The Stockholm Palace (Kungliga Slottet) is the official residence and major royal palace of the Swedish monarch. The offices of the monarch and the other members of the Swedish Royal Family as well as the offices of the Royal Court of Sweden are located there. The palace is used for representative purposes by the King whilst performing his duties as the head of state.
The first building on this site was a fortress with a core tower built in the 13th century by Birger Jarl to defend Lake Mälaren. The fortress grew to a palace, named Tre Kronor ("Three Crowns") after the core towers' spire. In the late 16th century, much work was done to transform the old fortress into a Renaissance-style palace under King John III. In 1690, it was decided to rebuild the palace in Baroque style after a design by Nicodemus Tessin the Younger. In 1692, work began on the northern row. It was complete in 1697, but much of the palace was destroyed in a fire on May 7, 1697.
Tessin rebuilt the damaged palace, and work continued for another 63 years. Half-round wings around the outer western courtyard were finished in 1734, the palace church was finished in the 1740s, and the exterior was finished in 1754. The royal family moved to the palace with the southwest, southeast, and northeast wings finished. The northwest wing was finished in 1760. In the north, the Lejonbacken ("Lion's Slope") was rebuilt from 1824 to 1830. Its name comes from the Medici lions-inspired sculptures that stand there.
The palace is guarded by the Högvakten, a royal guard of members of the Swedish Armed Forces. The guard dates back to the early 16th century.
Today the Royal Palace has 1430 rooms, 660 with windows and is one of the largest royal palaces in the world still in use for its original purpose. It contains several interesting things to see. In addition to the Royal Apartments there are three museums steeped in regal history: the Treasury with the regalia, the Tre Kronor Museum that portrays the palaces medieval history and Gustav III's Museum of Antiquities.References:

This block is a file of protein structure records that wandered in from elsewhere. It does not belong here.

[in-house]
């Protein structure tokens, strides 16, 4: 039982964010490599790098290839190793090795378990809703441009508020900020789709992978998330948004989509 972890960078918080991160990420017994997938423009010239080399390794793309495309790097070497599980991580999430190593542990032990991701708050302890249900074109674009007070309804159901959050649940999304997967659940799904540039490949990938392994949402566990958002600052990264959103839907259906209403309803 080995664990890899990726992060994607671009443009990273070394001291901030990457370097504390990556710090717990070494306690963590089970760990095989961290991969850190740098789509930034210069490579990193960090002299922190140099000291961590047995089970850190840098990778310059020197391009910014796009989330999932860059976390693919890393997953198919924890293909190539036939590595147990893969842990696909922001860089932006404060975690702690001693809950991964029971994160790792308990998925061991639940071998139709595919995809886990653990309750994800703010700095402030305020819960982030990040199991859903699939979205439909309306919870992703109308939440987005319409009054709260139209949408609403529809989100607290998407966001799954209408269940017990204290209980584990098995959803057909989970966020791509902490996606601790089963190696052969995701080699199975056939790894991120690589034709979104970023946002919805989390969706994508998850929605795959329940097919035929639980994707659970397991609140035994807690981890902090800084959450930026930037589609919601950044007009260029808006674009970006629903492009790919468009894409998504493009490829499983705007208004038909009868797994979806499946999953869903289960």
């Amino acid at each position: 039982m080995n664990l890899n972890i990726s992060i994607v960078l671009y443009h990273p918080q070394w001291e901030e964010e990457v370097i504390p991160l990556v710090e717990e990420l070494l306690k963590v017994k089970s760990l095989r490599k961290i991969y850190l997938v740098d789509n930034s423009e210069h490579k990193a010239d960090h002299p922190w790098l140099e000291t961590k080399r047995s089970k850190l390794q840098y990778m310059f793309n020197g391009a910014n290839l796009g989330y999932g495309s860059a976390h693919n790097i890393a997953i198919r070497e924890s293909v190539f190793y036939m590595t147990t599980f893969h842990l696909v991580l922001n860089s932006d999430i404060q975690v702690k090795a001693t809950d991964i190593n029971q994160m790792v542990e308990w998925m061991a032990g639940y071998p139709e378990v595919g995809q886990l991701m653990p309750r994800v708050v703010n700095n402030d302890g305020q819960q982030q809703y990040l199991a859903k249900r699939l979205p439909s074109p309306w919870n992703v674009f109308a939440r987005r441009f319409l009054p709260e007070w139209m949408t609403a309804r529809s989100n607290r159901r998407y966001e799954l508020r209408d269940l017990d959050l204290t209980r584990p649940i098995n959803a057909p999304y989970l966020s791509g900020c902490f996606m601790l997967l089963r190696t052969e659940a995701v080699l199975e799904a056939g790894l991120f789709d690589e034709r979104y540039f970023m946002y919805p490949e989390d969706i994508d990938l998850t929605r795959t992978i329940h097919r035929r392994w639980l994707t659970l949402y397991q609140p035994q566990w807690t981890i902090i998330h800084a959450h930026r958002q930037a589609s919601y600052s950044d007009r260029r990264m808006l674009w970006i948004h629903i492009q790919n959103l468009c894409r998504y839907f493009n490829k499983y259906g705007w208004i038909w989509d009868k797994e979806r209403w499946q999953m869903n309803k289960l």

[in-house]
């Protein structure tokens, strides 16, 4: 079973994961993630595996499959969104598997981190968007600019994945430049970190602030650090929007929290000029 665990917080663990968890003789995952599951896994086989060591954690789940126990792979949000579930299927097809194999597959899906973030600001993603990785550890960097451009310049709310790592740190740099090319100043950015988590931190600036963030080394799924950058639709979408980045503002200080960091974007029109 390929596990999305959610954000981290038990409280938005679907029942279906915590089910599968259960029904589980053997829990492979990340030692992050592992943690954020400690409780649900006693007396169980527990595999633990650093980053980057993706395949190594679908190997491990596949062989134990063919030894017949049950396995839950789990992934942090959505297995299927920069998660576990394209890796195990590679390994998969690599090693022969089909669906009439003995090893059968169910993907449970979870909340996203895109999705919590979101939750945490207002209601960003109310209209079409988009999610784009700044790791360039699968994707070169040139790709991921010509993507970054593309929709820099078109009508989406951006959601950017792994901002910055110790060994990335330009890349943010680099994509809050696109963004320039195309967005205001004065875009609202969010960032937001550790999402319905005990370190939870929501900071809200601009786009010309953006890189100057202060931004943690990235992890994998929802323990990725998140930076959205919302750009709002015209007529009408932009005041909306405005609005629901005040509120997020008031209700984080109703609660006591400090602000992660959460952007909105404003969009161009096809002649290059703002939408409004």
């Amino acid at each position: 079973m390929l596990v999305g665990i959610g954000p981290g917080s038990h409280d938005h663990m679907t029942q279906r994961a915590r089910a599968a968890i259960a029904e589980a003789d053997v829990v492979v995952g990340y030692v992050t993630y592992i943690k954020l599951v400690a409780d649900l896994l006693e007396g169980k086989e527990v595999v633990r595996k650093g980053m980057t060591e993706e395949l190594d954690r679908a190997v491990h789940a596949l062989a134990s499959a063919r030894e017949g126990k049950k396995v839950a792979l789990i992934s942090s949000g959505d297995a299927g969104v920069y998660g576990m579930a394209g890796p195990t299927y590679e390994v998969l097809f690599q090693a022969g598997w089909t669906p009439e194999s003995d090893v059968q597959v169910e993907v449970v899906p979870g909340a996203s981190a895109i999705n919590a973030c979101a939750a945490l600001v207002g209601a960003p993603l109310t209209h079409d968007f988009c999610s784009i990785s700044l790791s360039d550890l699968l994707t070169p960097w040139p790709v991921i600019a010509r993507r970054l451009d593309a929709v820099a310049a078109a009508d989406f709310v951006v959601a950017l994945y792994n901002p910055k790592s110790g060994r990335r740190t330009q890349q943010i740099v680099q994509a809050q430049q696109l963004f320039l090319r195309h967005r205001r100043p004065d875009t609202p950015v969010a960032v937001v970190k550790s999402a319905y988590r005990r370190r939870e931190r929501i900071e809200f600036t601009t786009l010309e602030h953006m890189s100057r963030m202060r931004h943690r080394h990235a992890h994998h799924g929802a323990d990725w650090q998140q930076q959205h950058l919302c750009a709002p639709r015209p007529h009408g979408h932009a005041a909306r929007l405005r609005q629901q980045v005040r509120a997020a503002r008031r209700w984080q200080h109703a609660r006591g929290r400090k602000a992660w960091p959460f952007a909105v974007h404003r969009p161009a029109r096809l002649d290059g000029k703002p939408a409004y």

Hochosterwitz Castle is considered to be one of Austria's most impressive medieval castles. The rock castle is one of the state's landmarks and a major tourist attraction.
The site was first mentioned in an 860 deed issued by King Louis the German of East Francia, donating several of his properties in the former Principality of Carantania to the Archdiocese of Salzburg. In the 11th century Archbishop Gebhard of Salzburg ceded the castle to the Dukes of Carinthia from the noble House of Sponheim in return for their support during the Investiture Controversy. The Sponheim dukes bestowed the fiefdom upon the family of Osterwitz, who held the hereditary office of the cup-bearer in 1209.
In the 15th century, the last Carinthian cup-bearer, Georg of Osterwitz was captured in a Turkish invasion and died in 1476 in prison without leaving descendants. So after four centuries, on 30 May 1478, the possession of the castle reverted to Emperor Frederick III of Habsburg.
Over the next 30 years, the castle was badly damaged by numerous Turkish campaigns. On 5 October 1509, Emperor Maximilian I handed the castle as a pledge to Matthäus Lang von Wellenburg, then Bishop of Gurk. Bishop Lang undertook a substantial renovation project for the damaged castle.
About 1541, German king Ferdinand I of Habsburg bestowed Hochosterwitz upon the Carinthian governor Christof Khevenhüller. In 1571, Baron George Khevenhüller acquired the citadel by purchase. He fortified to deal with the threat of Turkish invasions of the region, building an armory and 14 gates between 1570 and 1586. Such massive fortification is considered unique in citadel construction.
Since the 16th century, no major changes have been made to Hochosterwitz. It has also remained in the possession of the Khevenhüller family as requested by the original builder, George Khevenhüller. A marble plaque dating from 1576 in the castle yard documents this request.
A specific feature is the access way to the castle passing through a total of 14 gates, which are particularly prominent owing to the castle's situation in the landscape. Tourists are allowed to walk the 620-metre long pathway through the gates up to the castle; each gate has a diagram of the defense mechanism used to seal that particular gate. The castle rooms hold a collection of prehistoric artifacts, paintings, weapons, and armor, including one set of armor 2.4 metres tall, once worn by Burghauptmann Schenk.